Greg Childs (Brandeis University)

Greg Childs is an Assistant Professor of History at Brandies University. He researches and teaches in the fields of Latin American, Caribbean, and African Diaspora studies. His first book project, entitled Seditious Spaces, Public Politics: Antiracism, freedom, and sedition in 1798 Bahia, Brazil, provides an in depth examinations of a late eighteenth century movement known as the Tailor’s Conspiracy. Often regarded as the first attempt at a “social revolution” in Brazil, the participants called for an end to Portuguese rule, the extinction of racial discrimination, increases in wages and promotions for soldiers and artisans, and the abolition of slavery in Bahia. Seditious Spaces, Public Politics examines how this movement was orchestrated, organized, and promoted across the physical spaces of the city, emphasizing the relationship between urban geography and the idea of the ‘public’ in the late eighteenth century. The book is thus a contribution to the history of the public sphere in Latin America and to the intellectual history of the African Diaspora.

His next research project, provisionally titled “The Madness of Blacknes: or the Confinement of Freedom in the Post Emancipation Era, traces the development of ideas and practices that linked freedom from slavery with mental insanity across the nineteenth and early twentieth centuries. The development of this project stems from two observations. On the one hand, planters, officials, and medical personnel throughout the nineteenth century blamed ideas about political independence for “infecting” the minds of otherwise obedient slaves and turning them into would-be rebels. According to this discourse, the desire for freedom induced mental disturbances. On the other hand, movements to abolish slavery in Brazil, Cuba, and the US South from the 1830s onward unfolded alongside the professionalization of psychiatry and pharmacology in Europe and the Americas. In the discourses that accompanied this professionalization, black mental deficiencies were often attributed to assumed biological inferiorities that had not been allowed to evolve due to slavery. I am thus seeking to understand two things. First, why did slavery become a site for debating the relationship between madness and freedom in the phase of nation-state formation? Secondly, how best to try and understand the relationship between discourses of black mental illness and actual health issues affecting people of African descent in post-emancipation Cuba and Brazil?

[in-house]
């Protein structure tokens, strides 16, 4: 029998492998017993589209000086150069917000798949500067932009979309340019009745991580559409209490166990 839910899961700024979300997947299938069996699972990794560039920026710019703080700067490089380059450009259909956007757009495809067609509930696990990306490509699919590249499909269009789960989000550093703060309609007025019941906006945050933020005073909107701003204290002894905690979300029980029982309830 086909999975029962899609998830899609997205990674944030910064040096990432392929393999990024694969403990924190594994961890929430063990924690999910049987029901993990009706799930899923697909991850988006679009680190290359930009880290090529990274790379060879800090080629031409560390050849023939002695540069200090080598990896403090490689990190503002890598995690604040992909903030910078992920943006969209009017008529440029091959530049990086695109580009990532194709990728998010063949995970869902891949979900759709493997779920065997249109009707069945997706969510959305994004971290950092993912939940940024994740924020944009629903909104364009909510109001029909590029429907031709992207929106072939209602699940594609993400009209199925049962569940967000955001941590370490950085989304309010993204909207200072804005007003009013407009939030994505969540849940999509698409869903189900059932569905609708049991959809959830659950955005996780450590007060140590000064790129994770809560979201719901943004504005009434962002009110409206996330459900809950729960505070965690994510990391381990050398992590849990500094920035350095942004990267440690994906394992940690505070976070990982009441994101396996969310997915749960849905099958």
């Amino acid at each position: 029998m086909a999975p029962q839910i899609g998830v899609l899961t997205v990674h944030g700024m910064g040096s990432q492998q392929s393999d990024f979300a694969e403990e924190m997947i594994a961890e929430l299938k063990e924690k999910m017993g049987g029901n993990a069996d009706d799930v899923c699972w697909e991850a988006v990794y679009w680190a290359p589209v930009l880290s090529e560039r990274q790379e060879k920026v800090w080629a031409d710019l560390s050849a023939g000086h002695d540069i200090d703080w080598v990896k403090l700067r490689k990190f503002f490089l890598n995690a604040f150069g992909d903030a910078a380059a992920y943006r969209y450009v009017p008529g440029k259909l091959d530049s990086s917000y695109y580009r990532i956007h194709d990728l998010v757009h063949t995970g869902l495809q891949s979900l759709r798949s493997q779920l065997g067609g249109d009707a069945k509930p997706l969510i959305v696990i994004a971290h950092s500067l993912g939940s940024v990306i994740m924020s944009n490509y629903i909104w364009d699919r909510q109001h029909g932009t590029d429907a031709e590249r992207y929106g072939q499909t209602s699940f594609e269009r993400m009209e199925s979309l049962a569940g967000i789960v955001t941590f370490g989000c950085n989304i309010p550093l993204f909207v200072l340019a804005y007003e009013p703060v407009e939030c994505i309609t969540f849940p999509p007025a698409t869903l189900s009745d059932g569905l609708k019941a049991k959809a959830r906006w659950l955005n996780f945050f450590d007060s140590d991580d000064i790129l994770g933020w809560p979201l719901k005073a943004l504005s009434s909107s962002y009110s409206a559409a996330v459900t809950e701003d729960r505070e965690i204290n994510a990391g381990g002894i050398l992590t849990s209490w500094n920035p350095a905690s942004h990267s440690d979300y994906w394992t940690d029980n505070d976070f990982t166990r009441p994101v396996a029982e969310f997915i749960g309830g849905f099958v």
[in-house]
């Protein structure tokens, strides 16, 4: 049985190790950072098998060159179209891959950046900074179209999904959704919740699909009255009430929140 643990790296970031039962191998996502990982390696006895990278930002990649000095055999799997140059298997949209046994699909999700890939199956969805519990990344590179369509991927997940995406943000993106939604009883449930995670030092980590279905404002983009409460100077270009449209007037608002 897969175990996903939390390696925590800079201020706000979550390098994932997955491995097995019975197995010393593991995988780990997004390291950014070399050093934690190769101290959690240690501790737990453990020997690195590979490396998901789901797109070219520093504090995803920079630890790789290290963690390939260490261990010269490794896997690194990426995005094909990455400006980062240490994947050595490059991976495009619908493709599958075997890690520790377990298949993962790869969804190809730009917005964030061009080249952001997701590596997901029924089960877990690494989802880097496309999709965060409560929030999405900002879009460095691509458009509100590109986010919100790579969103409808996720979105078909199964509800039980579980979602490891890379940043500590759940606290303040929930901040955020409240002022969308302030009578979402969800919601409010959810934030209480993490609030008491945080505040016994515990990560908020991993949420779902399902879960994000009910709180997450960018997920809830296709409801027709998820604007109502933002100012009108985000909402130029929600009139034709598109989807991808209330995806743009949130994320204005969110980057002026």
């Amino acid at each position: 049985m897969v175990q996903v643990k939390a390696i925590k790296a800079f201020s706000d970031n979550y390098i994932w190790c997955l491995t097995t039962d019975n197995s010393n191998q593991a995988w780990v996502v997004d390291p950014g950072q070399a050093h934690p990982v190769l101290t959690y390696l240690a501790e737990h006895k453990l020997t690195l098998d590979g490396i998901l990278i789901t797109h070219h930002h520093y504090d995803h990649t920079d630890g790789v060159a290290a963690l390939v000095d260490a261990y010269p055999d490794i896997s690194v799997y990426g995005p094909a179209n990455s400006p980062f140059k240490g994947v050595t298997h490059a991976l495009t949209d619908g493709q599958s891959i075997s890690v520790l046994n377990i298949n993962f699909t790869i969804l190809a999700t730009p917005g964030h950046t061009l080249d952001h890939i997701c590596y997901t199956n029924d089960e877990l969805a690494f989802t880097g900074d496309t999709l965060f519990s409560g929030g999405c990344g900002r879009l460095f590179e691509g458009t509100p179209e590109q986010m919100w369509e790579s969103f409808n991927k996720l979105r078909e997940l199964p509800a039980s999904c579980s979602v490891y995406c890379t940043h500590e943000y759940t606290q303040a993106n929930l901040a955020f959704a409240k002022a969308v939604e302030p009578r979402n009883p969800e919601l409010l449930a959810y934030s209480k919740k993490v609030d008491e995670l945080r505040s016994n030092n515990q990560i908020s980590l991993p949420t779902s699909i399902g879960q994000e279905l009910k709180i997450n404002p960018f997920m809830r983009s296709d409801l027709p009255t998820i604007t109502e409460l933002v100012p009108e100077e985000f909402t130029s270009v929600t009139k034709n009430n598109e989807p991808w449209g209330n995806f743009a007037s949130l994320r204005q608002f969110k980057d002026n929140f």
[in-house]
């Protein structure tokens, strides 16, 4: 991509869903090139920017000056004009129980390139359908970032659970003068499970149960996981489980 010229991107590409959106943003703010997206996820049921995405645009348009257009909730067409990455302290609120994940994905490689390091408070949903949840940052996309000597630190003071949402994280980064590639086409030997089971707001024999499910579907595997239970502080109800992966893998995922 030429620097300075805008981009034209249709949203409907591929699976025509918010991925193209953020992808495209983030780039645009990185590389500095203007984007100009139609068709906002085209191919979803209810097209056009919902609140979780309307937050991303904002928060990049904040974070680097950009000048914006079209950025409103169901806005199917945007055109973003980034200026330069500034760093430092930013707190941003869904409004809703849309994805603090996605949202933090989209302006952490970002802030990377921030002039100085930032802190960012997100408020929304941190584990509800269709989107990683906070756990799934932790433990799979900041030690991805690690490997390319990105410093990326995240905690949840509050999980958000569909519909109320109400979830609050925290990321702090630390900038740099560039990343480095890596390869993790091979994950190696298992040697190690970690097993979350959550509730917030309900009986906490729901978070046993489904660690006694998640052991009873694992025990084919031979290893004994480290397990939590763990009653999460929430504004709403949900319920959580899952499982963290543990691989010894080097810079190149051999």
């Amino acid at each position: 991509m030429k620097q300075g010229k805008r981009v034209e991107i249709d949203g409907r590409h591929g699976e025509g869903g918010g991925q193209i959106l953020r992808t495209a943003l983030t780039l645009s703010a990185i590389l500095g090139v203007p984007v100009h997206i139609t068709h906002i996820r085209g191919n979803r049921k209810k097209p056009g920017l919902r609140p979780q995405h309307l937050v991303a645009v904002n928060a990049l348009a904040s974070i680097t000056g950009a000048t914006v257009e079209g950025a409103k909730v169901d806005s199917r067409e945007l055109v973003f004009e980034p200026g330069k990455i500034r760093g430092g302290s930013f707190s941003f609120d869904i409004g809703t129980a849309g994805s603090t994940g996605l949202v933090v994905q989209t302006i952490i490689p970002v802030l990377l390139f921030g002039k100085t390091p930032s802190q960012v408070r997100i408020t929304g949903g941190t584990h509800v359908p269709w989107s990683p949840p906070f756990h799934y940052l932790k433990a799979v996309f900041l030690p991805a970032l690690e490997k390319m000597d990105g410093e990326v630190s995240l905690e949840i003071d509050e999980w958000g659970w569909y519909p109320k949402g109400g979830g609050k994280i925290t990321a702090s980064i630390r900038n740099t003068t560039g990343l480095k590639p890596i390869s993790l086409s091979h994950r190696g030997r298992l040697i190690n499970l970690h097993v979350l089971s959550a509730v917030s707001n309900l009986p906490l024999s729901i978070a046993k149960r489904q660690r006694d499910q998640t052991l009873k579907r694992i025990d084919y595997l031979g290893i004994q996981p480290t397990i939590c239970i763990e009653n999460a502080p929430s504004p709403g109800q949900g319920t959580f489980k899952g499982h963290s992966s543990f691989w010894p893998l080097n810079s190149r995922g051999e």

At Brandeis, he teaches introductory courses at the undergraduate and graduate level on Latin American and Caribbean history; on Slavery, Freedom, and Colonialism in the Americas; on the History of Graffitti; and on Historical Methodologies and Theories

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